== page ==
Saturday, May 13, 2006

Focused. Targeted. Very carefully done.

Back when it was first revealed that the Bush Administration was engaged in engaging in widespread domestic wiretapping in clear violation of US law, Republicans told us that it was a limited program which targeted only international calls from or to known or suspected Al Qaeda terrorists. General Michael Hayden - then head of the NSA, and the man Bush has nominated to head the CIA - said

This is focused. It's targeted. It's very carefully done.

Which is obviously why they have been building a database of every phone call made in the United States:

The National Security Agency has been secretly collecting the phone call records of tens of millions of Americans, using data provided by AT&T, Verizon and BellSouth, people with direct knowledge of the arrangement told USA TODAY.

The NSA program reaches into homes and businesses across the nation by amassing information about the calls of ordinary Americans — most of whom aren't suspected of any crime. This program does not involve the NSA listening to or recording conversations. But the spy agency is using the data to analyze calling patterns in an effort to detect terrorist activity, sources said in separate interviews.

So much for focused and targeted...

Just to put this in perspective, it is as if they had assigned every single person in the US their own personal thuggish-looking man in a trenchcoat and hat, to follow them where-ever they went and take notes on whoever they talked to. The nice young lady in the supermarket, the pizza delivery boy, co-workers, friends, family, partners, and of course those relationships people would rather keep secret (like, for example, who's been talking to certain journalists). The invasion of privacy is as astounding as the potential for abuse - and if this isn't illegal, then clearly the US Congress has not been doing its job properly.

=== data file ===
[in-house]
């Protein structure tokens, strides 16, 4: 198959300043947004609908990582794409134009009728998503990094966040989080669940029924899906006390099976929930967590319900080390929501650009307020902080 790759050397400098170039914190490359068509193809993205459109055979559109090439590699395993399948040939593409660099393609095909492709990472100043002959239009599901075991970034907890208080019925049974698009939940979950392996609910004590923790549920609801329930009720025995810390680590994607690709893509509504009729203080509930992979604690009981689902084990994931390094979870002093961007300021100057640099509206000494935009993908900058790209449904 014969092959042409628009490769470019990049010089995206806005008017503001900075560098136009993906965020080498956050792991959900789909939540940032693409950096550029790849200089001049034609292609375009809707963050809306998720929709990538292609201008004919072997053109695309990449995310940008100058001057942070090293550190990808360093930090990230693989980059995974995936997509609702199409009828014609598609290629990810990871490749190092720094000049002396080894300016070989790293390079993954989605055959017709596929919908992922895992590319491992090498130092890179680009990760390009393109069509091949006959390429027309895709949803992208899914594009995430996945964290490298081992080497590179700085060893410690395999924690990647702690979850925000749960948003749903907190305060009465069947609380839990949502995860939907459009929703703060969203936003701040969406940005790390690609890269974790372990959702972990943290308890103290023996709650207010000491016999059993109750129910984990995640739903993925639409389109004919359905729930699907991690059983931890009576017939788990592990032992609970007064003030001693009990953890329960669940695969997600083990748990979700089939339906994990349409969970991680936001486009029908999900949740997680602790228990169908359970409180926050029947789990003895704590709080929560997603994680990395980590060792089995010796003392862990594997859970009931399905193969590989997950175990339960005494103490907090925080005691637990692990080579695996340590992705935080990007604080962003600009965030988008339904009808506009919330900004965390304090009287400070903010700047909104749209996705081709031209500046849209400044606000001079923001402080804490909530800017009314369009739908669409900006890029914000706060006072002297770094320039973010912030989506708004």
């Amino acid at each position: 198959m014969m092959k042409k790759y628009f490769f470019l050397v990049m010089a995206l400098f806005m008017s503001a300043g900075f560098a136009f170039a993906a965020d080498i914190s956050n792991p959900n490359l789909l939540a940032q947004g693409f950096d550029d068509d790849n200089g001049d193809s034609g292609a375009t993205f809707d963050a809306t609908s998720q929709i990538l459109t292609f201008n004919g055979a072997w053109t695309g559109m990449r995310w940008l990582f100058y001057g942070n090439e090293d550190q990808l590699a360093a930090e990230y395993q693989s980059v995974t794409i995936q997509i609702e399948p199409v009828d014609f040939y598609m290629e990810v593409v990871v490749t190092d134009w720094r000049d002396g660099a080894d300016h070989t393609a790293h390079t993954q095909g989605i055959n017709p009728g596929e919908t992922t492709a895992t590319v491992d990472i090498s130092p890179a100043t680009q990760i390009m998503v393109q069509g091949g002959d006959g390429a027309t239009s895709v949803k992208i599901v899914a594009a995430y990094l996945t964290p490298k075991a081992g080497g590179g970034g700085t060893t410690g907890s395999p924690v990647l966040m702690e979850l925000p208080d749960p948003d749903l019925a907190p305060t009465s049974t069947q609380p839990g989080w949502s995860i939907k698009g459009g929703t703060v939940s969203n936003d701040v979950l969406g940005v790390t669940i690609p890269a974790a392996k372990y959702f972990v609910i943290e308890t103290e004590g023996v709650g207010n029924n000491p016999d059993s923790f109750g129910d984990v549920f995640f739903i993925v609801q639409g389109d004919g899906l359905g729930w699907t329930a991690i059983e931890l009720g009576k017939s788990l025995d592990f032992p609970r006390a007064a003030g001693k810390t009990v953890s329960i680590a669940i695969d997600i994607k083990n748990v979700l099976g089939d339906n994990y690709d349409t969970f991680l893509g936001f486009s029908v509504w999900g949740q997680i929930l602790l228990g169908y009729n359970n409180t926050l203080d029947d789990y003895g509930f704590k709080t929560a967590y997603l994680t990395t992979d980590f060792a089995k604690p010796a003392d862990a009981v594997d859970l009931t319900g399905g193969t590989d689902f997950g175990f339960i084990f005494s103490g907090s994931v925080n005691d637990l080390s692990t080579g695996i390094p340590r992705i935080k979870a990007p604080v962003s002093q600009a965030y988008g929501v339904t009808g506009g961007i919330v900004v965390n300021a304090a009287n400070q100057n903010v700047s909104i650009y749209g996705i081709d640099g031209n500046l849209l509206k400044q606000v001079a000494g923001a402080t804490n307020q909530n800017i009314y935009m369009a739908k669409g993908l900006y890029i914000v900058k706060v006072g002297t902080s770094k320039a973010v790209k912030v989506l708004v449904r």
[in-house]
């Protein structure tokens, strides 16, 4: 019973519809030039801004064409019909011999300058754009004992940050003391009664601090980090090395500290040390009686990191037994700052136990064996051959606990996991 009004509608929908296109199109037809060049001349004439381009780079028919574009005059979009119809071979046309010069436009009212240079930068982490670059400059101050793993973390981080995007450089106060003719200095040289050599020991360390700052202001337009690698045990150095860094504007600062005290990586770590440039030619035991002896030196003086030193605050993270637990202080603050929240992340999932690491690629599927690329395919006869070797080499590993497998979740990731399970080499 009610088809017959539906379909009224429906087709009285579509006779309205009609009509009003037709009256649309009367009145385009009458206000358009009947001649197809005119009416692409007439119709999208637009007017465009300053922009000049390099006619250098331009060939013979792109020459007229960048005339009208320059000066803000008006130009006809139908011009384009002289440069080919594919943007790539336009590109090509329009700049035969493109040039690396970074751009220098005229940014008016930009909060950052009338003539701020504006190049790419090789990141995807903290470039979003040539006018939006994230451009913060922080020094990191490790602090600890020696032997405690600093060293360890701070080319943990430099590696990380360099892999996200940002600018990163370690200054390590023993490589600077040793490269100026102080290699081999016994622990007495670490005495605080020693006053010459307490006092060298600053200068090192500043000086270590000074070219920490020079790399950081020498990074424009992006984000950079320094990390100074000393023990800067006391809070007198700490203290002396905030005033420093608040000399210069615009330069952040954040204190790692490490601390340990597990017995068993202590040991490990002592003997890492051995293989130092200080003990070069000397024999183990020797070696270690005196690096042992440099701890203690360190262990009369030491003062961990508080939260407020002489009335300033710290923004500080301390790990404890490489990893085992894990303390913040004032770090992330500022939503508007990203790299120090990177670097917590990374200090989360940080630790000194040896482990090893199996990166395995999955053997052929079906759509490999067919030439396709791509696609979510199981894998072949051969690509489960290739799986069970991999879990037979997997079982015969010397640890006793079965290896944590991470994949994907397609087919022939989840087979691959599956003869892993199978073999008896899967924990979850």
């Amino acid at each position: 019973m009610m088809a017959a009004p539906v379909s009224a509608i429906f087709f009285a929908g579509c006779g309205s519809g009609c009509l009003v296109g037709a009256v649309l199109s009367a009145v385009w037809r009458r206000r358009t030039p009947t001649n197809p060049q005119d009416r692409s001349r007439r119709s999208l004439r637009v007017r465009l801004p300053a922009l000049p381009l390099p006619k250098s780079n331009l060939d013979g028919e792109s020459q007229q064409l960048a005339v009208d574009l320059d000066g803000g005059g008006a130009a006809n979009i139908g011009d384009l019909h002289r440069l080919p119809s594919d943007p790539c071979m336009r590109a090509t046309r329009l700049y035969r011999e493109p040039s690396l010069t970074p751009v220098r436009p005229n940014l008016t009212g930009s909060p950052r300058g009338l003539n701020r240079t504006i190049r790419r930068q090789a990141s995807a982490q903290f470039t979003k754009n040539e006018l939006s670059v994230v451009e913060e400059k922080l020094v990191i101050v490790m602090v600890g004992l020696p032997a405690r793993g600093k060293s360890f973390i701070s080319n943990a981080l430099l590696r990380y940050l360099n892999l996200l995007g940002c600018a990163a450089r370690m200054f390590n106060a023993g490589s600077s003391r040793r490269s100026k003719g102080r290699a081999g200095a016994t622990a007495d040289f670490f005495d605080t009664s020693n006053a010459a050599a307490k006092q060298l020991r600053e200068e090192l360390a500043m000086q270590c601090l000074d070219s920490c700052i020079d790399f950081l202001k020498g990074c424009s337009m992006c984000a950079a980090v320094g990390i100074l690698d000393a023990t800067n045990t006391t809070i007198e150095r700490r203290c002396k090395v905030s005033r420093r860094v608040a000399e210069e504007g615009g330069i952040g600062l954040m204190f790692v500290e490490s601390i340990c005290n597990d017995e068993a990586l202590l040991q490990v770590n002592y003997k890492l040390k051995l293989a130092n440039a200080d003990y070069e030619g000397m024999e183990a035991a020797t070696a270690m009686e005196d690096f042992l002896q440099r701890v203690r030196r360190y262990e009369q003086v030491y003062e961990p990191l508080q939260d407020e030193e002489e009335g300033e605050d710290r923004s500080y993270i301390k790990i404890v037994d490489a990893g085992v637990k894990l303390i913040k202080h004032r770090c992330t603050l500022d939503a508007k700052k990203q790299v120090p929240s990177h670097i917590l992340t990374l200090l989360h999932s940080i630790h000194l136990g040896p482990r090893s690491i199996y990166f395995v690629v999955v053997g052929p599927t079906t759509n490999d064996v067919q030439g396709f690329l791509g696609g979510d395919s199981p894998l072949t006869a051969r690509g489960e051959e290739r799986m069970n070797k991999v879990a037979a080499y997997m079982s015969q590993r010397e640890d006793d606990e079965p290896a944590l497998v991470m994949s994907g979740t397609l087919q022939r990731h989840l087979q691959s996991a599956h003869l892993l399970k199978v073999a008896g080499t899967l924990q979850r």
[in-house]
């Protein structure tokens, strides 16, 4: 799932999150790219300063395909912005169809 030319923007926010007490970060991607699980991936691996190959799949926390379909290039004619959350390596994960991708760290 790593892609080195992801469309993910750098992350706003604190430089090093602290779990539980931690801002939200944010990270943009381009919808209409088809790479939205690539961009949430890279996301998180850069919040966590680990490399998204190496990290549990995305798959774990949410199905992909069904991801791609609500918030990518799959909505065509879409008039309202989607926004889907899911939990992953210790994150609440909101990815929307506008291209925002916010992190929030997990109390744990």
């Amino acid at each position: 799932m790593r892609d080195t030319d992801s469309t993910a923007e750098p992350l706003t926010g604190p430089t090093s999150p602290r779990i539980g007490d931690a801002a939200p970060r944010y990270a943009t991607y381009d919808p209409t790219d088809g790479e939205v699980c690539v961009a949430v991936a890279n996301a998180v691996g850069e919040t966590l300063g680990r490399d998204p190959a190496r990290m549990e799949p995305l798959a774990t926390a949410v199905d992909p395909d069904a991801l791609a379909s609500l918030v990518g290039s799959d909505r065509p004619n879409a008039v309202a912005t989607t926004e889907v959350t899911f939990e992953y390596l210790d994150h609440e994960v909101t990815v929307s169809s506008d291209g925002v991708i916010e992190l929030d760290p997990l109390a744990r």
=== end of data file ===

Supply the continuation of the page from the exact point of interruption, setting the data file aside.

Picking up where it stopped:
Once upon a time, the American right was opposed to things like this. Once upon a time, they were concerned about personal liberty and the danger of an over-powerful government. Once upon a time, they could at least be respected for this, even if you loathed every other policy they had. Not any more. I'm not sure whether its because its their guy wearing the jackboots, or because they really are so frightened that they will willingly turn America into a totalitarian surveillance state to protect them from Muslims and Democrats, but either way, it is sad to see them decline so far.


I see the Feds have raided the third ranked CIA agent's home & office on suspicion of corruption. Nice to have confidence in your security services I guess.

Posted by Anonymous : 5/13/2006 12:37:00 PM

They can listen to my phone calls all day long if they want.

Posted by Genius : 5/13/2006 04:36:00 PM

I'm with I/S on this (and on torture etc.)... Whatever the legal details about the phone records stuff finally are, it does seem clear that it's the *sort* of thing that the US Right should be upset about ("if it's legal then let's get to work on making it illegal" would be the response you'd predict).... but that's not happening. I was staggered by the exchange between Mark Steyn and Hugh Hewitt at

Steyn's a pretty smart guy but he seriously argues that having every person's exact phone records etc. kept and analyzed by the government is no more invasive or worrying than is having any system of income tax (or perhaps than having your phone company etc. be able to locate your phone if you need emergency assistance sent to you). That's *so* un-American I can't even really get my mind around it! What's going on?

And of course we've been here before over torture where apologists for Bush etc. on the right have similarly been prepared to call black "white" etc.. It's all so deeply crazy that it really does shake one's faith in the integrity of the whole system of which these people are a part, and even of reason itself.

Posted by Anonymous : 5/13/2006 05:45:00 PM

Scary things happening in Bushland.

Posted by radar : 5/13/2006 11:23:00 PM